Report to Financial Stability Board
Companies that do not plan for the inevitable low-carbon economy resulting from climate action sparked by the Paris Climate Change Agreement risk considerable financial losses and drops in value, argue a pair of leading economists from the Grantham Research Institute on Climate Change and the Environment.
Nicholas Stern and Dimitri Zenghelis, respectively Chairman and Co-Head of Climate Policy at Grantham, urge the Financial Stability Board (FSB) to deliver ambitious reporting guidance on climate risks.
To do so, they submitted a policy paper to the Task Force on Climate-Related Financial Disclosures. Announced at the UN Climate Change Conference in Paris at the end of last year, the task force’s mission is developing voluntary climate risk disclosure procedures for companies. The task force was created by the Financial Stability Board and is chaired by UN climate envoy Michael Bloomberg. A final report is expected by the end of the year.
Nicholas Stern and Dimitri Zenghelis argue that carbon-intensive companies are not ready for the impact of the Paris Agreement’s commitments.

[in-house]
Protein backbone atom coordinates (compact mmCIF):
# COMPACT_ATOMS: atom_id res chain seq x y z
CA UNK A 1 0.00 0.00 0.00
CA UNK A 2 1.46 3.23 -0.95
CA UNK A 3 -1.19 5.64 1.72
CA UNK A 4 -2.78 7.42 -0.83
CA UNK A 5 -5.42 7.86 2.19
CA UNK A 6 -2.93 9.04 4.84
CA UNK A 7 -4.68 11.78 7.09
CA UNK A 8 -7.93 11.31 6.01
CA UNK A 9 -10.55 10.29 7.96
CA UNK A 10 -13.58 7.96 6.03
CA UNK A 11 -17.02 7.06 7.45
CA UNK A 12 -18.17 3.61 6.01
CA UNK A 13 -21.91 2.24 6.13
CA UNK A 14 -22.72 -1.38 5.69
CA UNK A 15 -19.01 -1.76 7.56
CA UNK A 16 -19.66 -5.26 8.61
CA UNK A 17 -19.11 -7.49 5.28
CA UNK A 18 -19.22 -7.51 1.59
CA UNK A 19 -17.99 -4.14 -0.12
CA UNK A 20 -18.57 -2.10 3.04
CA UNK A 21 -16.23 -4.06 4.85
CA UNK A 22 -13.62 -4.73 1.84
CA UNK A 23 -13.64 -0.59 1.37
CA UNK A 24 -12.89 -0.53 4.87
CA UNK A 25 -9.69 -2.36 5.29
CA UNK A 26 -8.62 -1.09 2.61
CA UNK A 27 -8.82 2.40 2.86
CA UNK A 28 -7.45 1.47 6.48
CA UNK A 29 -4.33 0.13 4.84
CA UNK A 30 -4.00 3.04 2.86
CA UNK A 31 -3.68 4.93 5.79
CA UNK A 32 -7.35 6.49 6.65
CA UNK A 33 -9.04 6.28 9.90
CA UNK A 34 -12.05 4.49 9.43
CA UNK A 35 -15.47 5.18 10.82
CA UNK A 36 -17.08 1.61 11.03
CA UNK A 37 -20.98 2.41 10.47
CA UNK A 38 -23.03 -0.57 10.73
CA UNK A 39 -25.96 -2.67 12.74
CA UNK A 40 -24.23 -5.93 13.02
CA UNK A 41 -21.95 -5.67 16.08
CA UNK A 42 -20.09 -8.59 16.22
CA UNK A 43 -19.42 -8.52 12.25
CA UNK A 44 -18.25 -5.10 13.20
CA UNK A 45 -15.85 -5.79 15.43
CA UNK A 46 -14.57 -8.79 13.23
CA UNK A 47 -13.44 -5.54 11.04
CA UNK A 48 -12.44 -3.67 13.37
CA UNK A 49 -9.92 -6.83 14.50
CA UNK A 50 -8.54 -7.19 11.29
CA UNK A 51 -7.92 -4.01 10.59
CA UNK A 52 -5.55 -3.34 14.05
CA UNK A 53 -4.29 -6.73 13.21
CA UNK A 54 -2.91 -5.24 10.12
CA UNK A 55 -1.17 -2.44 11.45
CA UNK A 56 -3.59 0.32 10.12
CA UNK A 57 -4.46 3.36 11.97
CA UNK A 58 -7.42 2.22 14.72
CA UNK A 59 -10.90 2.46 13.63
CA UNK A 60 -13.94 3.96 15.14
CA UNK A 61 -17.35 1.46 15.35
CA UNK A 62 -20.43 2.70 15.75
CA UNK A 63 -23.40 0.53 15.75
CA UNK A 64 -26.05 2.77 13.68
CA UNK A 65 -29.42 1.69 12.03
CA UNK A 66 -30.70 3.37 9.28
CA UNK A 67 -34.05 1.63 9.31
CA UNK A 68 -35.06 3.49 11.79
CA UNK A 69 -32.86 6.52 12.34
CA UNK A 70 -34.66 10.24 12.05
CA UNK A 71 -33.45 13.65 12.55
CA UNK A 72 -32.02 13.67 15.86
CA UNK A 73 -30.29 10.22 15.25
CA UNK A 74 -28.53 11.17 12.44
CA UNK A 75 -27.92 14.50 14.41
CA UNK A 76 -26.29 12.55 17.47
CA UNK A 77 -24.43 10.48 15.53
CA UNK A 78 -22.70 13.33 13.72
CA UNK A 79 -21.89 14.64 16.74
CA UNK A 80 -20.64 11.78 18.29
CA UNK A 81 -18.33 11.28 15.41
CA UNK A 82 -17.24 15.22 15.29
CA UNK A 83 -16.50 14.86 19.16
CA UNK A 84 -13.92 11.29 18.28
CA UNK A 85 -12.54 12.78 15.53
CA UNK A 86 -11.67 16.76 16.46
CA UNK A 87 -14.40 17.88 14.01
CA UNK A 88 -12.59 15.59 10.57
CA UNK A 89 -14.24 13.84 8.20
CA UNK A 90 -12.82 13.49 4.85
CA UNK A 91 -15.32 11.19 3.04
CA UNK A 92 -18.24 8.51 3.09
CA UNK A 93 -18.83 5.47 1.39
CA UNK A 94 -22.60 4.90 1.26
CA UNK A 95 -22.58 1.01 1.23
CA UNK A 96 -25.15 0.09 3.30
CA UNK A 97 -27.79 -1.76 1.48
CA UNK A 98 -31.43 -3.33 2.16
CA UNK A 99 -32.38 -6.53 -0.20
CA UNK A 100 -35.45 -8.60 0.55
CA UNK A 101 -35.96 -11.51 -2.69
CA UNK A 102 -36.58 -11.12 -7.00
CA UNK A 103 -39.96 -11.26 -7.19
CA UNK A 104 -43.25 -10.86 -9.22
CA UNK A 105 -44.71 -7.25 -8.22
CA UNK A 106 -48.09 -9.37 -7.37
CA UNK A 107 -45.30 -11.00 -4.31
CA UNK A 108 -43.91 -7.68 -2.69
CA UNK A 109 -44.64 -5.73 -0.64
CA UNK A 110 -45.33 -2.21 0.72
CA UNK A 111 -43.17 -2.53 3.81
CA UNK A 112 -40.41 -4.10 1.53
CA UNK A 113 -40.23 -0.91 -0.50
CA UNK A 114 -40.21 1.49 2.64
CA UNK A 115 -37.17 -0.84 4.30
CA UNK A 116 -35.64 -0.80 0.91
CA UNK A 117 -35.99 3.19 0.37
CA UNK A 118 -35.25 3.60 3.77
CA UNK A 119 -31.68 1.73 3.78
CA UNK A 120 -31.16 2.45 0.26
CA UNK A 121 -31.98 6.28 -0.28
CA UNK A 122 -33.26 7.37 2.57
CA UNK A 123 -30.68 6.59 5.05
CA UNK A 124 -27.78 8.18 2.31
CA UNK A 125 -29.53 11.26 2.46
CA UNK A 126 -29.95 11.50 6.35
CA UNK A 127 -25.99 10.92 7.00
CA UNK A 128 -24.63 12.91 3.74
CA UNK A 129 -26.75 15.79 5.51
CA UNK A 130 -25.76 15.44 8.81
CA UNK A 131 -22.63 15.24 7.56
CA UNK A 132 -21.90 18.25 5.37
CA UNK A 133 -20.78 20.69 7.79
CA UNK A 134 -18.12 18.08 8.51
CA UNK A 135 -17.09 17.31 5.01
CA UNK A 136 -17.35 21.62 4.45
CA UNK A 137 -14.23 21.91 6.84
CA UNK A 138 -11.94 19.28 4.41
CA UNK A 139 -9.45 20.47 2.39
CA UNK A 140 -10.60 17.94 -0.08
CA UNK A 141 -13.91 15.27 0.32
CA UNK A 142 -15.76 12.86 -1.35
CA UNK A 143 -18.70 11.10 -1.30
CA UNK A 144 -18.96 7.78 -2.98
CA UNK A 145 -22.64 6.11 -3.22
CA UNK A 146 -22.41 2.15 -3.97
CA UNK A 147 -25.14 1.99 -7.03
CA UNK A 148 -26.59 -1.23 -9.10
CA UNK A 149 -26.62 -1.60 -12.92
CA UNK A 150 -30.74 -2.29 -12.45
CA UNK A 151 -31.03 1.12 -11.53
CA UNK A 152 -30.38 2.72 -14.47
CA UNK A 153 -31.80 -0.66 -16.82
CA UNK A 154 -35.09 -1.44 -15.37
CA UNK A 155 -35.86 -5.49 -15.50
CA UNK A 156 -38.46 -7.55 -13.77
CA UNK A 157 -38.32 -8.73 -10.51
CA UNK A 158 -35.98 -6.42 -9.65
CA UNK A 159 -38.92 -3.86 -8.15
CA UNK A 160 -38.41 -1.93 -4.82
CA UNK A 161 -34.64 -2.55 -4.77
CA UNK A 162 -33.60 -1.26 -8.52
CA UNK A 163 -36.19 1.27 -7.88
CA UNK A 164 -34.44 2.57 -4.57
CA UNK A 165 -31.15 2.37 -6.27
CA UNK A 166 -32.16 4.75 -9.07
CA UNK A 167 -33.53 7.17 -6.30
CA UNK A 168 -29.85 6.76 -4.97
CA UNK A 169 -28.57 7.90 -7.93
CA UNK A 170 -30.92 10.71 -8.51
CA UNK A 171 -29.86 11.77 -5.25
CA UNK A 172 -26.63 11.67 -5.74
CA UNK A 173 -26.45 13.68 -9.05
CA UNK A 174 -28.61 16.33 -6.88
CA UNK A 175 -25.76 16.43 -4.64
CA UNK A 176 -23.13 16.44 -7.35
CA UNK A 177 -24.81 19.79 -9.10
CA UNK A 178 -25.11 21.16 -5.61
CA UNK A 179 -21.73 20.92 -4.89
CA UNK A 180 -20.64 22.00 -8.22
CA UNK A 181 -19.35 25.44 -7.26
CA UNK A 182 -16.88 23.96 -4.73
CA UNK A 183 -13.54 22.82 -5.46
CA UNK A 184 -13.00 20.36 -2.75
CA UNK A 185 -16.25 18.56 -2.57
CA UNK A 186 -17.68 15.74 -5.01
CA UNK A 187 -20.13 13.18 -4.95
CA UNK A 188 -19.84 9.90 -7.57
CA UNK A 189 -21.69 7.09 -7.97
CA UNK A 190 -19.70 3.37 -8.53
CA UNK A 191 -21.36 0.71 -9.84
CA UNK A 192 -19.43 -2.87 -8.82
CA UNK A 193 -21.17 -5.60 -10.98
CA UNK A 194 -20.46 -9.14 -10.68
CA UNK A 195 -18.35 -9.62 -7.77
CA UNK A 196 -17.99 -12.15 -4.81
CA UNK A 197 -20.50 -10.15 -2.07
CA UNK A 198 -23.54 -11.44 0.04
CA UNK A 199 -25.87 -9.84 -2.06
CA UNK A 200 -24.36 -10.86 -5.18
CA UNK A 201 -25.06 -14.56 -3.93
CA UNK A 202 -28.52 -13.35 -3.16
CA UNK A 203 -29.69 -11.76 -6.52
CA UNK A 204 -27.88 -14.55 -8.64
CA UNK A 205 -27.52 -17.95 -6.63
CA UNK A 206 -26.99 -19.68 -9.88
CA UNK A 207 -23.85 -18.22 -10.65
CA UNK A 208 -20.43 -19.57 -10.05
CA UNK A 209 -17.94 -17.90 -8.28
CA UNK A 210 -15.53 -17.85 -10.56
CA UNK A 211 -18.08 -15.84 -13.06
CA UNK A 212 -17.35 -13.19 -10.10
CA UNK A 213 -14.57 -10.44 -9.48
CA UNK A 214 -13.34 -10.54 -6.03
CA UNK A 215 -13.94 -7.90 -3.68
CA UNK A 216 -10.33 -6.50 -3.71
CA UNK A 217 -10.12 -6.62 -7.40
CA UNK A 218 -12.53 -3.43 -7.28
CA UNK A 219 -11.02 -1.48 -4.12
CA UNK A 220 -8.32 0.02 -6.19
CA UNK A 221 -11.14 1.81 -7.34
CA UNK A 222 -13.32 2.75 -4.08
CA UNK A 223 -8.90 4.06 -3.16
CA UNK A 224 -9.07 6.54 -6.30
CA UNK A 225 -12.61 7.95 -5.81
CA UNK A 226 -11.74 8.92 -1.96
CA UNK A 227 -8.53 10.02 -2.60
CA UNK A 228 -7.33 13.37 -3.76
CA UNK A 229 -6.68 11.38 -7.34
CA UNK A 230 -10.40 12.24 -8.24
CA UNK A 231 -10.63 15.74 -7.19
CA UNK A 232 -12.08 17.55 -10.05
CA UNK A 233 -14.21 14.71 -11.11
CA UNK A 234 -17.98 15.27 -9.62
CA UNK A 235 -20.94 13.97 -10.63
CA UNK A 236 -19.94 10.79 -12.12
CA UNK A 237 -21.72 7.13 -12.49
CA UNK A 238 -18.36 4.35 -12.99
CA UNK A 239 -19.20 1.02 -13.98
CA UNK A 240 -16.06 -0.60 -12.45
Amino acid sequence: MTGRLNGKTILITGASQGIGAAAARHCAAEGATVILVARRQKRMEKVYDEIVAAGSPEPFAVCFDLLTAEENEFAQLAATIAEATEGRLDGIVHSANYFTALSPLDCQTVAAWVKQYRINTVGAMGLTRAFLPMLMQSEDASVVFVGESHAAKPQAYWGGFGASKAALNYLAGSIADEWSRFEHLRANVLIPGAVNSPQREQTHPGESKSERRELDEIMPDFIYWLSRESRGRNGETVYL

They discuss a “gap between what politicians have signed up to in Paris and what markets and fossil fuel companies are assuming. This gap should alarm policy-makers and central bankers: it suggests either asymmetric information or a lack of credibility in policies”.
The two economists believe in immediate action. “Climate risks and climate policies are likely to have a profound impact on firms in the global economy in the years to come. The commitments expressed by almost every country in the world in the recent Paris Agreement cannot be safely dismissed.”
MM. Stern and Zenghelis first call for clearer definition of material risks.
Their policy paper recommends that businesses disclose the carbon exposure of their past activities and assess future risks. It suggests carrying out stress tests and strategies related to emissions reduction policies.
“All companies will benefit from building resilience and planning for decarbonisation, through access to new technologies and markets and compliance with new policies, but the degree to which they expect to benefit will depend on the costs of taking action and the distribution of risks”, says the paper.
“What matters for climate risk is that companies have a strategy in place to transition their business models to ones that are valuable once serious climate policies are in place, or once climate damages have accrued”.
You can download the paper on the London School of Economics and Political Science’s site.